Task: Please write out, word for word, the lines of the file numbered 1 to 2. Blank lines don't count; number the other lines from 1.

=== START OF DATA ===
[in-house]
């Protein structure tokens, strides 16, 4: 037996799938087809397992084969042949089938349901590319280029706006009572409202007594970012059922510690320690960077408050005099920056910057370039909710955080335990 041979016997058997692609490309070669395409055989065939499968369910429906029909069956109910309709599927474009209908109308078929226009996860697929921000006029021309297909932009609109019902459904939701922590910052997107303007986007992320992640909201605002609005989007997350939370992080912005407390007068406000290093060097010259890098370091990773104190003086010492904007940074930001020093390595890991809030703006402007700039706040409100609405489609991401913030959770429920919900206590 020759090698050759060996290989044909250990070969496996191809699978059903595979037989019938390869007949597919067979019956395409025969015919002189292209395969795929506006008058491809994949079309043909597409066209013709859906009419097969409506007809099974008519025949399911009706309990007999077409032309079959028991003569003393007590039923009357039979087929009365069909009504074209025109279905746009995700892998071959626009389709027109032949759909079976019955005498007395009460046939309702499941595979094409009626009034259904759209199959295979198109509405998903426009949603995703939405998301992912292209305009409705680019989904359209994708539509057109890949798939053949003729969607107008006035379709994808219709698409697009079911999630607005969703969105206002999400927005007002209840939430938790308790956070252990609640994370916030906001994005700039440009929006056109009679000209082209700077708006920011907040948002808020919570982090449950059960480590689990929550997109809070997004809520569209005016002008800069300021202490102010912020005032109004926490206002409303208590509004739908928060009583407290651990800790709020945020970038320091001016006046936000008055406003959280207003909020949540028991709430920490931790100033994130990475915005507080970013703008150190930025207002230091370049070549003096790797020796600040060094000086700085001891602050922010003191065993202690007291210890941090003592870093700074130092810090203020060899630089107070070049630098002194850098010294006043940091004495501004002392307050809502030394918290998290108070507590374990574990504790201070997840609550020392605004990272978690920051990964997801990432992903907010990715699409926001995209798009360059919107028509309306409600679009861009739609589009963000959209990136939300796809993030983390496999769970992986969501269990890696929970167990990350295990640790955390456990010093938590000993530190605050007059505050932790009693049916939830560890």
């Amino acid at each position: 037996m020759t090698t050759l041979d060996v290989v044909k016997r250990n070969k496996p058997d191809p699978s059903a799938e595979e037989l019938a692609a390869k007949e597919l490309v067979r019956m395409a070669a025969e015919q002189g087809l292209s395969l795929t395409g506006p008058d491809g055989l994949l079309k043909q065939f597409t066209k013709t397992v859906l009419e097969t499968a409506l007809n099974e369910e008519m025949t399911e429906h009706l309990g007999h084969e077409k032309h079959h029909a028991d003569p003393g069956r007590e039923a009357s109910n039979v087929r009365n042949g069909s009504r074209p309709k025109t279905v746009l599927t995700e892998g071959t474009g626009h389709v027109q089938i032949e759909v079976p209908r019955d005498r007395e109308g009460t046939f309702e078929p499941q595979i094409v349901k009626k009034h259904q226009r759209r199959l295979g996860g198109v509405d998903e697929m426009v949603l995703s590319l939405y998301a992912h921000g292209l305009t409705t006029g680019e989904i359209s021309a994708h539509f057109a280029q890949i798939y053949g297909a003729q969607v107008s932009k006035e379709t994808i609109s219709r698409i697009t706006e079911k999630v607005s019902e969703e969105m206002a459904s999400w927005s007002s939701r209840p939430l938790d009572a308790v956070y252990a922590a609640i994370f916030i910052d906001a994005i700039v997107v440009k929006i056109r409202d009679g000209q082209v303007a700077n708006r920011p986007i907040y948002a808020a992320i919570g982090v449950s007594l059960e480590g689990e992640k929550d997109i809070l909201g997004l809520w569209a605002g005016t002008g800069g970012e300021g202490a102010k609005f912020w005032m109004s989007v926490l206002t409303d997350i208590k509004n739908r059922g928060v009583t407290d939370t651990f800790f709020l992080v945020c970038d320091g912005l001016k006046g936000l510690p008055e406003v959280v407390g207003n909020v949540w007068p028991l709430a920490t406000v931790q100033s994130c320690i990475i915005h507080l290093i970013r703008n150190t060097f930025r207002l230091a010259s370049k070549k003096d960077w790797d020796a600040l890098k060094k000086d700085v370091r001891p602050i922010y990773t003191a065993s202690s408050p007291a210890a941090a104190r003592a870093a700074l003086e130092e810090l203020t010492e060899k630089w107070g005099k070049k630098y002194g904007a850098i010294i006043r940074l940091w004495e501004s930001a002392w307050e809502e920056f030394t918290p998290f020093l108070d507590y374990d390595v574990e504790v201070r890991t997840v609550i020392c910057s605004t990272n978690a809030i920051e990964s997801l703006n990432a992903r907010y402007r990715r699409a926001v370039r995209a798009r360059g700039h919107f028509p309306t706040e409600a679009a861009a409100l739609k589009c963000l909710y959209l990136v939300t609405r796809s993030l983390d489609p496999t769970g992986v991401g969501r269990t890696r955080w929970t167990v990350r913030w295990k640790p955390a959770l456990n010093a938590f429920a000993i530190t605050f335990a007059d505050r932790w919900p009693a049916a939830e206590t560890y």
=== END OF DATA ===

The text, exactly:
[in-house]
């Protein structure tokens, strides 16, 4: 037996799938087809397992084969042949089938349901590319280029706006009572409202007594970012059922510690320690960077408050005099920056910057370039909710955080335990 041979016997058997692609490309070669395409055989065939499968369910429906029909069956109910309709599927474009209908109308078929226009996860697929921000006029021309297909932009609109019902459904939701922590910052997107303007986007992320992640909201605002609005989007997350939370992080912005407390007068406000290093060097010259890098370091990773104190003086010492904007940074930001020093390595890991809030703006402007700039706040409100609405489609991401913030959770429920919900206590 020759090698050759060996290989044909250990070969496996191809699978059903595979037989019938390869007949597919067979019956395409025969015919002189292209395969795929506006008058491809994949079309043909597409066209013709859906009419097969409506007809099974008519025949399911009706309990007999077409032309079959028991003569003393007590039923009357039979087929009365069909009504074209025109279905746009995700892998071959626009389709027109032949759909079976019955005498007395009460046939309702499941595979094409009626009034259904759209199959295979198109509405998903426009949603995703939405998301992912292209305009409705680019989904359209994708539509057109890949798939053949003729969607107008006035379709994808219709698409697009079911999630607005969703969105206002999400927005007002209840939430938790308790956070252990609640994370916030906001994005700039440009929006056109009679000209082209700077708006920011907040948002808020919570982090449950059960480590689990929550997109809070997004809520569209005016002008800069300021202490102010912020005032109004926490206002409303208590509004739908928060009583407290651990800790709020945020970038320091001016006046936000008055406003959280207003909020949540028991709430920490931790100033994130990475915005507080970013703008150190930025207002230091370049070549003096790797020796600040060094000086700085001891602050922010003191065993202690007291210890941090003592870093700074130092810090203020060899630089107070070049630098002194850098010294006043940091004495501004002392307050809502030394918290998290108070507590374990574990504790201070997840609550020392605004990272978690920051990964997801990432992903907010990715699409926001995209798009360059919107028509309306409600679009861009739609589009963000959209990136939300796809993030983390496999769970992986969501269990890696929970167990990350295990640790955390456990010093938590000993530190605050007059505050932790009693049916939830560890």